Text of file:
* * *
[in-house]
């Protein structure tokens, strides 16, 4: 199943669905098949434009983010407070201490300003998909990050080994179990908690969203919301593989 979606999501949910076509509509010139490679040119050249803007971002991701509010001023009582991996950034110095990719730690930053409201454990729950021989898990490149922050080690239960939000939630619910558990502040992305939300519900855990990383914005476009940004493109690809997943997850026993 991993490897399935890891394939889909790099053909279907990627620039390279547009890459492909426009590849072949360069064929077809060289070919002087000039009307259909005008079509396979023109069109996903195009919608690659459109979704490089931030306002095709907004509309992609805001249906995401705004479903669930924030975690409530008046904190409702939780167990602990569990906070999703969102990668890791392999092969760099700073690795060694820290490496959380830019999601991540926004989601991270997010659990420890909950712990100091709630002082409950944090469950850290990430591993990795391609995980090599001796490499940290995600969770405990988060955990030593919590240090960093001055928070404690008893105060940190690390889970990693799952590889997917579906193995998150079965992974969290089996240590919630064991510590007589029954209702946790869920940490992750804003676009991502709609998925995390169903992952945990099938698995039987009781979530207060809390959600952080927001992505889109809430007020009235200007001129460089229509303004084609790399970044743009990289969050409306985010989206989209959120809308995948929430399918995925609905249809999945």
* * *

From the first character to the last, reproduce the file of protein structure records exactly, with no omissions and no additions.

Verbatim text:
[in-house]
């Protein structure tokens, strides 16, 4: 199943669905098949434009983010407070201490300003998909990050080994179990908690969203919301593989 979606999501949910076509509509010139490679040119050249803007971002991701509010001023009582991996950034110095990719730690930053409201454990729950021989898990490149922050080690239960939000939630619910558990502040992305939300519900855990990383914005476009940004493109690809997943997850026993 991993490897399935890891394939889909790099053909279907990627620039390279547009890459492909426009590849072949360069064929077809060289070919002087000039009307259909005008079509396979023109069109996903195009919608690659459109979704490089931030306002095709907004509309992609805001249906995401705004479903669930924030975690409530008046904190409702939780167990602990569990906070999703969102990668890791392999092969760099700073690795060694820290490496959380830019999601991540926004989601991270997010659990420890909950712990100091709630002082409950944090469950850290990430591993990795391609995980090599001796490499940290995600969770405990988060955990030593919590240090960093001055928070404690008893105060940190690390889970990693799952590889997917579906193995998150079965992974969290089996240590919630064991510590007589029954209702946790869920940490992750804003676009991502709609998925995390169903992952945990099938698995039987009781979530207060809390959600952080927001992505889109809430007020009235200007001129460089229509303004084609790399970044743009990289969050409306985010989206989209959120809308995948929430399918995925609905249809999945």